On the day and place appointed Garrison appeared before the Congregational Societies with an address, to the like of which, it is safe to say, they had never before listened. It was the Fourth of July, but the orator was in no holiday humor. There was not, in a single sentence of the oration the slightest endeavor to be playful with his audience. It was rather an eruption of human suffering, and of the humanity of one man to man. What the Boston clergy saw that afternoon, in the pulpit of Park Street Church, was the vision of a soul on fire. Garrison burned and blazed as the sun that July afternoon burned and blazed in the city's streets. None without escaped the scorching rays of the latter, none within was able to shun the fervid heat of the former. Those of my readers who have watched the effects of the summer's sun on a track of sandy land and have noted how, about midday, the heat seems to rise in sparkling particles and exhalations out of the hot, surcharged surface, can form some notion of the moral fervor and passion of this Fourth of July address, delivered more than sixty years ago, in Boston. Through all the pores of it, over all the length and [62] breadth of it, there went up bright, burning particles from the sunlit sympathy and humanity of the young reformer.

In beginning, he animadverted, among other things, on the spread of intemperance, of political corruption, on the profligacy of the press, and, amid them all, the self-complacency and boastfulness of the national spirit, as if it bore a charmed life.

“ But,” he continued,

there is another evil which, if we had to contend against nothing else, should make us quake for the issue. It is a gangrene preying upon our vitals — an earthquake rumbling under our feet — a mine accumulating material for a national catastrophe. It should make this a day of fasting and prayer, not of boisterous merriment and idle pageantry — a day of great lamentation, not of congratulatory joy. It should spike every cannon, and haul down every banner. Our garb should be sackcloth-our heads bowed in the dust-our supplications for the pardon and assistance of Heaven.

Sirs, I am not come to tell you that slavery is a curse, debasing in its effects, cruel in its operations, fatal in its continuance. The day and the occasion require no such revelation. I do not claim the discovery as my own, that “all men are born equal,” and that among their inalienable rights are “ life, liberty, and the pursuit of happiness.” Were I addressing any other than a free and Christian assembly, the enforcement of this truth might be pertinent. Neither do I intend to analyze the horrors of slavery for your inspection, nor to freeze your blood with authentic recitals of savage cruelty. Nor will time allow me to explore even a furlong of that immense wilderness of [63] suffering which remains unsubdued in our land. I take it for granted that the existence of these evils is acknowledged, if not rightly understood. My object is to define and enforce our duty, as Christians and philanthropists.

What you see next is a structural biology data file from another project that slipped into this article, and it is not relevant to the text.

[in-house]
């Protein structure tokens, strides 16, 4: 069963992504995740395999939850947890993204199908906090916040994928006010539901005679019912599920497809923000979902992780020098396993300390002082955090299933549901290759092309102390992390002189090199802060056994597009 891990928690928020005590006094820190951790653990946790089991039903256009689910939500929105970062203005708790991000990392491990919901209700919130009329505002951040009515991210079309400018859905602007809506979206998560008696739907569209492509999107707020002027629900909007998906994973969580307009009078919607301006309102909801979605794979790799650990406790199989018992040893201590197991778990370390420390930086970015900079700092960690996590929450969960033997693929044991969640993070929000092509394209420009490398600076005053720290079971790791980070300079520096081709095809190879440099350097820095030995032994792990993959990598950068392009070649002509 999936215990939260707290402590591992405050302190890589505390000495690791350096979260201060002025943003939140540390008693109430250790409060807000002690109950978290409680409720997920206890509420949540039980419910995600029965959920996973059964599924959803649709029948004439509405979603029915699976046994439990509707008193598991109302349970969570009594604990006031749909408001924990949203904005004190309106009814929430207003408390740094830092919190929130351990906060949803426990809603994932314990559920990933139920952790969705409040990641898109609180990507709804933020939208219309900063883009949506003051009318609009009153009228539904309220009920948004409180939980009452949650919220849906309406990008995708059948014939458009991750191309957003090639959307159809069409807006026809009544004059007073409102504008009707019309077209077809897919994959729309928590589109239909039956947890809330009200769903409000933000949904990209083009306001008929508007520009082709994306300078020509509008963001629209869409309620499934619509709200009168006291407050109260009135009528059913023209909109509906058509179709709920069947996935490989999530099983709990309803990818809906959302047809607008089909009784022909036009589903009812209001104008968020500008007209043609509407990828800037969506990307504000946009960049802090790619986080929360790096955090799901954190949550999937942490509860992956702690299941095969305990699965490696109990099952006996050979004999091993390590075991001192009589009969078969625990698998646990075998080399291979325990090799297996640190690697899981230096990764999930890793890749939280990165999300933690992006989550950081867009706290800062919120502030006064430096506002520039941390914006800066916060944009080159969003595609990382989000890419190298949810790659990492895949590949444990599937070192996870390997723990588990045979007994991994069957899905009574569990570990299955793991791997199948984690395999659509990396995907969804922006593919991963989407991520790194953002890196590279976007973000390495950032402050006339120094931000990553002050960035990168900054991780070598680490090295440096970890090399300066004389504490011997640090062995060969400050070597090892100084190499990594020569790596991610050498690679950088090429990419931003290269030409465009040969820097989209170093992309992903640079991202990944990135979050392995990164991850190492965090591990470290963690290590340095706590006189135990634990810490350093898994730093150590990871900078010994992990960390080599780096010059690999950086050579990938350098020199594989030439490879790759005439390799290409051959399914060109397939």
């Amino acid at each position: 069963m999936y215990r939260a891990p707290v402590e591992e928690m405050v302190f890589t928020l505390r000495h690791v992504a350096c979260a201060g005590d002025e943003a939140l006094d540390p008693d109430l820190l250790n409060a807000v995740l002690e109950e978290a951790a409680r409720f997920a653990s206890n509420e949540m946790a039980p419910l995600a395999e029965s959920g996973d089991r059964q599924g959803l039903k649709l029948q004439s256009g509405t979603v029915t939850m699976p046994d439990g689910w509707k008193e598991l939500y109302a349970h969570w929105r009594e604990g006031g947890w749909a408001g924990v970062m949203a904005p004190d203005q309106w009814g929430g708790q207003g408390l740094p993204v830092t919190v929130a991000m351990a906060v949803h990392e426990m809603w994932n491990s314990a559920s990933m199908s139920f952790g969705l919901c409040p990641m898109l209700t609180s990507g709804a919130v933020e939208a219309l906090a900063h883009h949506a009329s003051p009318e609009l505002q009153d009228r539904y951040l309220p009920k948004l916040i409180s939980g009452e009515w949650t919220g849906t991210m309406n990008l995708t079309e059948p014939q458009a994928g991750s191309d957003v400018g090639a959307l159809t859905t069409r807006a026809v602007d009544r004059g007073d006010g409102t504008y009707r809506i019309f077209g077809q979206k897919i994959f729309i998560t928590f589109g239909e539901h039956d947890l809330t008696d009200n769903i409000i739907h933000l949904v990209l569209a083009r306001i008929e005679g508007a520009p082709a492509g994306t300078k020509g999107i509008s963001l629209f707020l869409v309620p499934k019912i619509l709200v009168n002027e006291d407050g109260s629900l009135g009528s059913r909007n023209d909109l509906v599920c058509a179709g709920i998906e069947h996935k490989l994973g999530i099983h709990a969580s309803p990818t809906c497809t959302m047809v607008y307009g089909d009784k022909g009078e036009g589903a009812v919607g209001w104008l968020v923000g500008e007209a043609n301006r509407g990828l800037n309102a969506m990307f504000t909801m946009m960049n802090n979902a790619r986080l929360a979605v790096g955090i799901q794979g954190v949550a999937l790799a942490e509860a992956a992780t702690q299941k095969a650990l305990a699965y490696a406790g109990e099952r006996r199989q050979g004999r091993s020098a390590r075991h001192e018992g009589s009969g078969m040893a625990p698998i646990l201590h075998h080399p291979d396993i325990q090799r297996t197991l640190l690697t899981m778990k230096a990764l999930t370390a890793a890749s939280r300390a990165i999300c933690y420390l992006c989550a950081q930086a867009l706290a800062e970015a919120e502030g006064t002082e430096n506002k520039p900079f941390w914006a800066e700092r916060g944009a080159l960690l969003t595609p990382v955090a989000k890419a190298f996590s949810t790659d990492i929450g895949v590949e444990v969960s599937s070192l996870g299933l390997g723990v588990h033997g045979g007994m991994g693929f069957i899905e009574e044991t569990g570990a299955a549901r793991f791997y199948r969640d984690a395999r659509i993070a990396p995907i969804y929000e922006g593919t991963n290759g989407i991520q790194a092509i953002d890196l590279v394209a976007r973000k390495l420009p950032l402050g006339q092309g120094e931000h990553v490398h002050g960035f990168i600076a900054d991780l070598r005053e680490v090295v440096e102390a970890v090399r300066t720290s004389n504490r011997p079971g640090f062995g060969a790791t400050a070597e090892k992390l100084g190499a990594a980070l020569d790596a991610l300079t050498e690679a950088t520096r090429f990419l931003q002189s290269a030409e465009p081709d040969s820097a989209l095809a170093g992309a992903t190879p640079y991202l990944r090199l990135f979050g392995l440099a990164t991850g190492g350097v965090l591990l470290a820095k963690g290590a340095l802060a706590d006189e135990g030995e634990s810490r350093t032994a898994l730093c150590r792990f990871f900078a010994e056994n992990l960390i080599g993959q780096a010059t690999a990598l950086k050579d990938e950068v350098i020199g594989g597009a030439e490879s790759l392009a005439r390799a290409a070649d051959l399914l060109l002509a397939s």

This was, by way of exordium, the powerful skirmish line of the address. Assuming the existence of the evil, he advanced boldly to his theme, viz., the duty of abolishing it. To this end he laid down four propositions, as a skillful general plants his cannon on the heights overlooking and commanding his enemies' works. The first, broadly stated, asserted the kinship of the slave to the free population of the republic. They were men; they were natives of the country; they were in dire need. They were ignorant, degraded, morally and socially. They were the heathen at home, whose claims far outranked those in foreign lands; they were higher than those of the “Turks or Chinese, for they have the privileges of instruction; higher than the Pagans, for they are not dwellers in a Gospel land; higher than our red men of the forest, for we do not bind them with gyves, nor treat them as chattels.”

Then he turned hotly upon the Church, exclaiming:

What has Christianity done by direct effort for our slave population? Comparatively nothing. She has explored the isles of the ocean for objects of commiseration; but, amazing stupidity! she can gaze without emotion on a multitude of miserable beings at home, large enough to constitute a nation of freemen, whom tyranny has heathenized by law. In her public services they are seldom remembered, and in her private donations they are forgotten. From one [64] end of the country to the other her charitable societies form golden links of benevolence, and scatter their contributions like rain drops over a parched heath; but they bring no sustenance to the perishing slave. The blood of souls is upon her garments, yet she heeds not the stain. The clanking of the prisoner's chains strike upon her ear, but they cannot penetrate her heart.

Then, with holy wrath upon the nation, thus:

Every Fourth of July our Declaration of Independence is produced, with a sublime indignation, to set forth the tyranny of the mother country, and to challenge the admiration of the world. But what a pitiful detail of grievances does this document present, in comparison with the wrongs which our slaves endure? In the one case it is hardly the plucking of a hair from the head ; in the other, it is the crushing of a live body on the wheel — the stings of the wasp contrasted with the tortures of the Inquisition. Before God I must say that such a glaring contradiction as exists between our creed and practice the annals of six thousand years cannot parallel. In view of it I am ashamed of my country. I am sick of our unmeaning declamation in praise of liberty and equality; of our hypocritical cant about the inalienable rights of man. I would not for my right hand stand up before a European assembly, and exult that I am an American citizen, and denounce the usurpations of a kingly government as wicked and unjust; or, should I make the attempt, the recollection of my country's barbarity and despotism would blister my lips, and cover my cheeks with burning blushes of shame.